Pushing past economic anger to reach opportunity

by Jeff Collins ([email protected]) 112 views 

Editor’s note: Jeff Collins is the former director of the Center for Business and Economic Research at the University of Arkansas and is an economist for Talk Business & Politics. Opinions, commentary and other essays posted in this space are wholly the view of the author(s). They may not represent the opinion of the owners of Talk Business & Politics.

A lot of people seem angry. Why they’re angry is as varied as the individuals who feel that way, but one common theme is that America isn’t what it was. Certainly the American economy is not what it was.

One thing I have always tried to communicate regarding the regional economies I analyze is that Arkansas has been impacted not just by the Great Recession, but by fundamental changes to how the economy is structured. Simply, efficiencies driven by information technology imply it takes fewer workers to produce the same amount of output.

The application of information technology to the production process has reduced employment in manufacturing globally, but in industries where the value added by labor was relatively low, manufacturing employment has been doubly impacted by off-shoring of jobs. Unfortunately there are no acceptable governmental policies that will reverse these phenomena. We cannot legislate where production takes place without significant costs.

Employment data consistently shows it is the service sectors that are growing. However, even in these sectors not all jobs are safe as those that can be automated have been or will be soon.

So where does this leave us?

If we look at our own state, the regional economy with the most strength is Northwest Arkansas. Job growth has been truly spectacular. The growth of Northwest Arkansas companies was the catalyst but now growth is feeding on itself. Rising income and wealth levels translate into consumption which fuels new business creation. It is effectively a benevolent spiral. Obviously the opposite can and has occurred in other parts of the state.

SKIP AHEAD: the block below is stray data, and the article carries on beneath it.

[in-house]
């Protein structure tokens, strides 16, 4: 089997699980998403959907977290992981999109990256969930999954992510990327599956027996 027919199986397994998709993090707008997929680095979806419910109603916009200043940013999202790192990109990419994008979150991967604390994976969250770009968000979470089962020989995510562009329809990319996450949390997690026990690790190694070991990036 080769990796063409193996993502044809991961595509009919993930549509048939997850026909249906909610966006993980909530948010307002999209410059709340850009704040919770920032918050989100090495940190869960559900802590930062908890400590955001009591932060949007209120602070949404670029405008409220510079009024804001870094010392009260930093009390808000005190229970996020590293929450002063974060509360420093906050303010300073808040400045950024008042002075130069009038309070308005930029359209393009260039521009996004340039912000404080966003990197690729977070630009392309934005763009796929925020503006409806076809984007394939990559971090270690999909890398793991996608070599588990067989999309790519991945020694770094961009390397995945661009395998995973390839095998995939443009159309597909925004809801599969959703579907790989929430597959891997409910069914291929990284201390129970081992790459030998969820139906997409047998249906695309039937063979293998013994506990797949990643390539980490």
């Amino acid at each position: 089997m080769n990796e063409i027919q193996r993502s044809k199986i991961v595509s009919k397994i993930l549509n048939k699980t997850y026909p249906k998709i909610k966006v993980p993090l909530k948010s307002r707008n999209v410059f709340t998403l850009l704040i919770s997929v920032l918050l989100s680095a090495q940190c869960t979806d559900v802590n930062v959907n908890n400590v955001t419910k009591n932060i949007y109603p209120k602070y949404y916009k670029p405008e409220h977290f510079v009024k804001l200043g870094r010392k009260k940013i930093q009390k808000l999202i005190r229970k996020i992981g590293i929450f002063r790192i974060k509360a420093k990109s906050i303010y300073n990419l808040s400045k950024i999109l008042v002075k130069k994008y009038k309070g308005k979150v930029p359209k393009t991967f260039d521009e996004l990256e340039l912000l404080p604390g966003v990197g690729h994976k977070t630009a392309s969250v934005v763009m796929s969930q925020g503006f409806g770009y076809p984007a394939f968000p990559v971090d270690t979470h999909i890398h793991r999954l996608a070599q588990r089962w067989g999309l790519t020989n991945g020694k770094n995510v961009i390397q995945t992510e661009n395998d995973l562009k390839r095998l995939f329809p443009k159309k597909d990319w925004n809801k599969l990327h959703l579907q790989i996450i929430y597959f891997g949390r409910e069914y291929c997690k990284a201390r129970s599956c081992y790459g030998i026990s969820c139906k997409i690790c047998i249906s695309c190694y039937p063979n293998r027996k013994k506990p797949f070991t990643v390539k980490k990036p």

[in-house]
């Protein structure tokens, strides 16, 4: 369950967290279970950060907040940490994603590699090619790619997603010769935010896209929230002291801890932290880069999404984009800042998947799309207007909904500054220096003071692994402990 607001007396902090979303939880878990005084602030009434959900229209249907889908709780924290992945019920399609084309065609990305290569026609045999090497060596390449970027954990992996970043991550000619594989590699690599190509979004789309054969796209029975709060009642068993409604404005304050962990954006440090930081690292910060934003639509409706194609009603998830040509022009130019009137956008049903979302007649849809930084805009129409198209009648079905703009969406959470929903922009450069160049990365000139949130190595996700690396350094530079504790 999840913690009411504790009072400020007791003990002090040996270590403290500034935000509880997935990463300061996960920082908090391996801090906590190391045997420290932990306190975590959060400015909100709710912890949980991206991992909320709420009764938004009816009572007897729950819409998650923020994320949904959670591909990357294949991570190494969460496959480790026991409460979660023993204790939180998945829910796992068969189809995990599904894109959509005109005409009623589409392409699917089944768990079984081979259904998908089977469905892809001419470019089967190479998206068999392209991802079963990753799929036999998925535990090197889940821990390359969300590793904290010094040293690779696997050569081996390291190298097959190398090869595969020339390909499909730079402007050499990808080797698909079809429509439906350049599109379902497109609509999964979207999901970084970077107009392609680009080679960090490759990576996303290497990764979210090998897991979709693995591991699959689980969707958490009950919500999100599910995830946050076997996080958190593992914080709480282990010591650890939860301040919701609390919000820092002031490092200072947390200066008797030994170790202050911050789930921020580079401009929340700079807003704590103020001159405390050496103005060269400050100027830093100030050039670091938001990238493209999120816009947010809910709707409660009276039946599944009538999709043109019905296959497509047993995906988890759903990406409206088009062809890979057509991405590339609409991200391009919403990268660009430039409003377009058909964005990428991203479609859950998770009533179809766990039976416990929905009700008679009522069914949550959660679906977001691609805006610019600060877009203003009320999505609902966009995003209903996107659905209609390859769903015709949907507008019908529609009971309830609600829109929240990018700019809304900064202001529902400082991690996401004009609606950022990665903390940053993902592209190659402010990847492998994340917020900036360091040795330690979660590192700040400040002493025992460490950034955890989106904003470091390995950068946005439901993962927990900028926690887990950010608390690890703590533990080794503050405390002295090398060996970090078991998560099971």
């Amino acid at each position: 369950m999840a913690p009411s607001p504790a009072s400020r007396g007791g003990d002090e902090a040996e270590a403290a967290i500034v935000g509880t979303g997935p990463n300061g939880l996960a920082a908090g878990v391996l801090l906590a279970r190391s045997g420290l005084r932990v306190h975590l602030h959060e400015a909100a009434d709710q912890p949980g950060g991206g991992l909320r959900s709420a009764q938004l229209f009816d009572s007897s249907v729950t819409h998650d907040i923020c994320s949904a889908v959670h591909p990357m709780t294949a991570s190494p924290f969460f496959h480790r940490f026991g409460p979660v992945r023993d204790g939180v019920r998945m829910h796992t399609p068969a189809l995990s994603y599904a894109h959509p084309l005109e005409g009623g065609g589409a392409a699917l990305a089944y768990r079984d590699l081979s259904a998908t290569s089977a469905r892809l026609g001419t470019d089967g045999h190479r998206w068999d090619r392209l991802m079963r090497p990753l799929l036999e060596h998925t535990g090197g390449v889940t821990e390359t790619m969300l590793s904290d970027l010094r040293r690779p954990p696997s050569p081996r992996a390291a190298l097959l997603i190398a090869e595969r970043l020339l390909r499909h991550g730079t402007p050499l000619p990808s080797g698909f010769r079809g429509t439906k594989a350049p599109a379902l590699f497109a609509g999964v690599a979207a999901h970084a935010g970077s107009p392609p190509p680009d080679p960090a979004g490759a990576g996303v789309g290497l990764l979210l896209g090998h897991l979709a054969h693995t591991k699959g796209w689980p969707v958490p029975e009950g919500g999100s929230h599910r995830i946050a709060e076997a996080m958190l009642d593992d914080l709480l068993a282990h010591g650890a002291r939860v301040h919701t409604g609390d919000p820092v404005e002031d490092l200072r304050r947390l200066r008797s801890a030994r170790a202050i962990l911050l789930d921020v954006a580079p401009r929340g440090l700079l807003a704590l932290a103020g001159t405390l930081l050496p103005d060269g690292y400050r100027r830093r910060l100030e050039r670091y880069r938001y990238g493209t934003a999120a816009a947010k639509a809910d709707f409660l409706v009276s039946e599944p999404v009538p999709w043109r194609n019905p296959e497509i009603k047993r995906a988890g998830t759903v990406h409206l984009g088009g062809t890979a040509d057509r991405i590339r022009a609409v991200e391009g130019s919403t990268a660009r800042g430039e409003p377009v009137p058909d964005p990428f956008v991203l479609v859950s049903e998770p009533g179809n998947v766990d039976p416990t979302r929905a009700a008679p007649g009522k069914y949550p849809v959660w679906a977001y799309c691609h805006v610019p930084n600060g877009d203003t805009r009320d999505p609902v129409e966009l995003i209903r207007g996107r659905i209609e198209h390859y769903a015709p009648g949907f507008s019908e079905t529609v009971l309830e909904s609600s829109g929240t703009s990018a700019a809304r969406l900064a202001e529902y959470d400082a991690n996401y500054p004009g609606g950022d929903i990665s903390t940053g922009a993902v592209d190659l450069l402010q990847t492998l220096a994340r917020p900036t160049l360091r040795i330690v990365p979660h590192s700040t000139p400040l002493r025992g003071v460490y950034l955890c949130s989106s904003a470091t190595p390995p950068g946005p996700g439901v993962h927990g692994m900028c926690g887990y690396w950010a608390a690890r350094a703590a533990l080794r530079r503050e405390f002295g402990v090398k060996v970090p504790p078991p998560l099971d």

How to generate economic growth in Arkansas has been the focus of numerous academic and private studies. No matter the author, each study reaches essentially the same conclusions. We need greater educational attainment levels. We need more new business creation, particularly in knowledge-based sectors. We need more investment dollars for start-up companies. We need to invest in quality of life amenities to attract and retain high income professionals.

However all of these recommendations enable the creation of an economy weighted toward a very different economic structure than the one our parents knew. Income and wealth creation requires talented, hard-working people – the best and brightest. Those people can and will come from anywhere. Strong local economies are increasingly diverse.

When I moved to Northwest Arkansas almost 20 years ago there were no Indian restaurants, no farm-to-table restaurants (at least none that purposefully intended to be), and no sushi bars. There were no bike paths, no downtown condos, no Starbucks. But these are the trappings of economic success today.

The greatest challenge that results from the new economy is how we insure that everyone has access to the opportunities it creates. This is a better focus for governmental policy than trying to legislate the genie back into the bottle.